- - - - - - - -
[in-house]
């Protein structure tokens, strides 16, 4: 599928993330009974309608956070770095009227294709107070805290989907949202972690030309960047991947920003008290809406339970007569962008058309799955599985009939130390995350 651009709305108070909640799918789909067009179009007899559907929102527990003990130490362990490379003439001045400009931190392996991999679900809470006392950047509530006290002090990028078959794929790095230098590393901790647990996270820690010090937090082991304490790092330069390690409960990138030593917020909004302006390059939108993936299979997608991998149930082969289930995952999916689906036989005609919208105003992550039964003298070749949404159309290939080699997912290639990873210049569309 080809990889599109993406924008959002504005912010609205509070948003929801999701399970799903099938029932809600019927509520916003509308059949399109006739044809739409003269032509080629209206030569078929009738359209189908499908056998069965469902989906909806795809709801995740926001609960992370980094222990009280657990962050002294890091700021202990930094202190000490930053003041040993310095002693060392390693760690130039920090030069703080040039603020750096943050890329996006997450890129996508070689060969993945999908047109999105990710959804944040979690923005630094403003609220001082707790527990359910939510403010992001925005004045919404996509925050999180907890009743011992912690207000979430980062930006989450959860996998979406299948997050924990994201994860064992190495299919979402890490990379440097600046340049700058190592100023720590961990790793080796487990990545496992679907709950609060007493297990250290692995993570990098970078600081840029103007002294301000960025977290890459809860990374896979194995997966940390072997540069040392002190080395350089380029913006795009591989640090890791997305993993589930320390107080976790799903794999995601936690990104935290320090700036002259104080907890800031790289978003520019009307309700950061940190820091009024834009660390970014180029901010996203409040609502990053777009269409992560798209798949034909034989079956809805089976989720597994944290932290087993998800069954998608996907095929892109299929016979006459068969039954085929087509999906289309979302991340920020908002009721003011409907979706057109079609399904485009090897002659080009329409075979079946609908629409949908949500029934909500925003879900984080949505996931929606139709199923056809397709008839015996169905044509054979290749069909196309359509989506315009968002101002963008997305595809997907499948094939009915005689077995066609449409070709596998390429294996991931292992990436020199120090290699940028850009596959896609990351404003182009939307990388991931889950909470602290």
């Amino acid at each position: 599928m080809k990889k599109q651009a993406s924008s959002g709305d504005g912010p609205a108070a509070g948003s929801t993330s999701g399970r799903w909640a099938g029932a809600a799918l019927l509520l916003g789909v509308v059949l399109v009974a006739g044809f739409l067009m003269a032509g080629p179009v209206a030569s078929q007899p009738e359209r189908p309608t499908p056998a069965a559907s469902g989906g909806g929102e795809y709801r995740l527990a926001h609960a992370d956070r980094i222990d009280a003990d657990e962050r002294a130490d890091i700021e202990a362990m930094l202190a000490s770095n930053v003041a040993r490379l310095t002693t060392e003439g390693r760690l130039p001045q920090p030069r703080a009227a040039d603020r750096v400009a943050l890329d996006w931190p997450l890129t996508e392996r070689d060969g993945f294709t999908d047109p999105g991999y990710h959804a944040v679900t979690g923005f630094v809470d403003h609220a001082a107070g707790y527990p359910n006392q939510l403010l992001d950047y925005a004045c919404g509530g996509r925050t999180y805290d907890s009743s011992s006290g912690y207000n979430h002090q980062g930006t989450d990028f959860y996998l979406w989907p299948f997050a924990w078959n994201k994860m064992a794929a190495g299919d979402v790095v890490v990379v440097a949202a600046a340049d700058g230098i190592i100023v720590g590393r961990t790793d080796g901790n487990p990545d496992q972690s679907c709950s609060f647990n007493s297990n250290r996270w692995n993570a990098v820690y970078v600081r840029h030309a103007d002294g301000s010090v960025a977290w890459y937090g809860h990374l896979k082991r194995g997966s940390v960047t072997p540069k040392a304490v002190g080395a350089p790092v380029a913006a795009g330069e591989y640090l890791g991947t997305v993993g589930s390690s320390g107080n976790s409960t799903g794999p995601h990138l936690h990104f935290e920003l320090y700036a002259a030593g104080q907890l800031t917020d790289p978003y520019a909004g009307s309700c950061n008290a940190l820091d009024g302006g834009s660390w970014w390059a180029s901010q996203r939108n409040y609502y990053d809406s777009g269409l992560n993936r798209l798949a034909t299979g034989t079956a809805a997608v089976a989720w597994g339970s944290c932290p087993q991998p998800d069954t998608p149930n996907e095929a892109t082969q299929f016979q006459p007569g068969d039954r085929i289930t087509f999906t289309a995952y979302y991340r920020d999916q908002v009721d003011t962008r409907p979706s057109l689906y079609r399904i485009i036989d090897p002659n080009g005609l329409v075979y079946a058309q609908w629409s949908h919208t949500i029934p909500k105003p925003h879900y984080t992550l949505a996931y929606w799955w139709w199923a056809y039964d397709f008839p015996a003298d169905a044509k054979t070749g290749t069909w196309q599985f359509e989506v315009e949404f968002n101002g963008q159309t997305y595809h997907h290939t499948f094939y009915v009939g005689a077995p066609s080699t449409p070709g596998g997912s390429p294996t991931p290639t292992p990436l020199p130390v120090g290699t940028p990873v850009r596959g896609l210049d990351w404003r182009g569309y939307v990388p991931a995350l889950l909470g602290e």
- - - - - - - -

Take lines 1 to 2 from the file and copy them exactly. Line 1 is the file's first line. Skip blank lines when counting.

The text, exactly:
[in-house]
């Protein structure tokens, strides 16, 4: 599928993330009974309608956070770095009227294709107070805290989907949202972690030309960047991947920003008290809406339970007569962008058309799955599985009939130390995350 651009709305108070909640799918789909067009179009007899559907929102527990003990130490362990490379003439001045400009931190392996991999679900809470006392950047509530006290002090990028078959794929790095230098590393901790647990996270820690010090937090082991304490790092330069390690409960990138030593917020909004302006390059939108993936299979997608991998149930082969289930995952999916689906036989005609919208105003992550039964003298070749949404159309290939080699997912290639990873210049569309 080809990889599109993406924008959002504005912010609205509070948003929801999701399970799903099938029932809600019927509520916003509308059949399109006739044809739409003269032509080629209206030569078929009738359209189908499908056998069965469902989906909806795809709801995740926001609960992370980094222990009280657990962050002294890091700021202990930094202190000490930053003041040993310095002693060392390693760690130039920090030069703080040039603020750096943050890329996006997450890129996508070689060969993945999908047109999105990710959804944040979690923005630094403003609220001082707790527990359910939510403010992001925005004045919404996509925050999180907890009743011992912690207000979430980062930006989450959860996998979406299948997050924990994201994860064992190495299919979402890490990379440097600046340049700058190592100023720590961990790793080796487990990545496992679907709950609060007493297990250290692995993570990098970078600081840029103007002294301000960025977290890459809860990374896979194995997966940390072997540069040392002190080395350089380029913006795009591989640090890791997305993993589930320390107080976790799903794999995601936690990104935290320090700036002259104080907890800031790289978003520019009307309700950061940190820091009024834009660390970014180029901010996203409040609502990053777009269409992560798209798949034909034989079956809805089976989720597994944290932290087993998800069954998608996907095929892109299929016979006459068969039954085929087509999906289309979302991340920020908002009721003011409907979706057109079609399904485009090897002659080009329409075979079946609908629409949908949500029934909500925003879900984080949505996931929606139709199923056809397709008839015996169905044509054979290749069909196309359509989506315009968002101002963008997305595809997907499948094939009915005689077995066609449409070709596998390429294996991931292992990436020199120090290699940028850009596959896609990351404003182009939307990388991931889950909470602290």